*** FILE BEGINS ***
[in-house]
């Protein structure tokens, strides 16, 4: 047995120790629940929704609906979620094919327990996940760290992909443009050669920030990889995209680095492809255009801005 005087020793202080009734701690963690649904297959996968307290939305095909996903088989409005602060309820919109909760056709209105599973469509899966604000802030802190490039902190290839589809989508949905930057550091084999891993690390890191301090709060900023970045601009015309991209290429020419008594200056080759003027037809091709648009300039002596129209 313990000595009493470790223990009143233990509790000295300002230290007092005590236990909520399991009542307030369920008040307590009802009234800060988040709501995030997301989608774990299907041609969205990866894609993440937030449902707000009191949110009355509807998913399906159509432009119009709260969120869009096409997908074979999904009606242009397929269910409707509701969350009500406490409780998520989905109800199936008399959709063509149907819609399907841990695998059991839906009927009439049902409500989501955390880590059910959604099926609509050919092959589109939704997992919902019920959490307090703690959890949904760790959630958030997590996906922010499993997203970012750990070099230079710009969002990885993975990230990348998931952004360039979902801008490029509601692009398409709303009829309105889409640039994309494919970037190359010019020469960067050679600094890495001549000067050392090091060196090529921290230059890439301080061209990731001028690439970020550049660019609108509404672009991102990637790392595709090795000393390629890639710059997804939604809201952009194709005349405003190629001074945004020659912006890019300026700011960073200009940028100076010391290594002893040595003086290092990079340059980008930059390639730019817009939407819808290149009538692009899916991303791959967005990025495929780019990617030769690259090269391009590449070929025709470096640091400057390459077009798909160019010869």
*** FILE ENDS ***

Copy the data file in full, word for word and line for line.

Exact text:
[in-house]
């Protein structure tokens, strides 16, 4: 047995120790629940929704609906979620094919327990996940760290992909443009050669920030990889995209680095492809255009801005 005087020793202080009734701690963690649904297959996968307290939305095909996903088989409005602060309820919109909760056709209105599973469509899966604000802030802190490039902190290839589809989508949905930057550091084999891993690390890191301090709060900023970045601009015309991209290429020419008594200056080759003027037809091709648009300039002596129209 313990000595009493470790223990009143233990509790000295300002230290007092005590236990909520399991009542307030369920008040307590009802009234800060988040709501995030997301989608774990299907041609969205990866894609993440937030449902707000009191949110009355509807998913399906159509432009119009709260969120869009096409997908074979999904009606242009397929269910409707509701969350009500406490409780998520989905109800199936008399959709063509149907819609399907841990695998059991839906009927009439049902409500989501955390880590059910959604099926609509050919092959589109939704997992919902019920959490307090703690959890949904760790959630958030997590996906922010499993997203970012750990070099230079710009969002990885993975990230990348998931952004360039979902801008490029509601692009398409709303009829309105889409640039994309494919970037190359010019020469960067050679600094890495001549000067050392090091060196090529921290230059890439301080061209990731001028690439970020550049660019609108509404672009991102990637790392595709090795000393390629890639710059997804939604809201952009194709005349405003190629001074945004020659912006890019300026700011960073200009940028100076010391290594002893040595003086290092990079340059980008930059390639730019817009939407819808290149009538692009899916991303791959967005990025495929780019990617030769690259090269391009590449070929025709470096640091400057390459077009798909160019010869």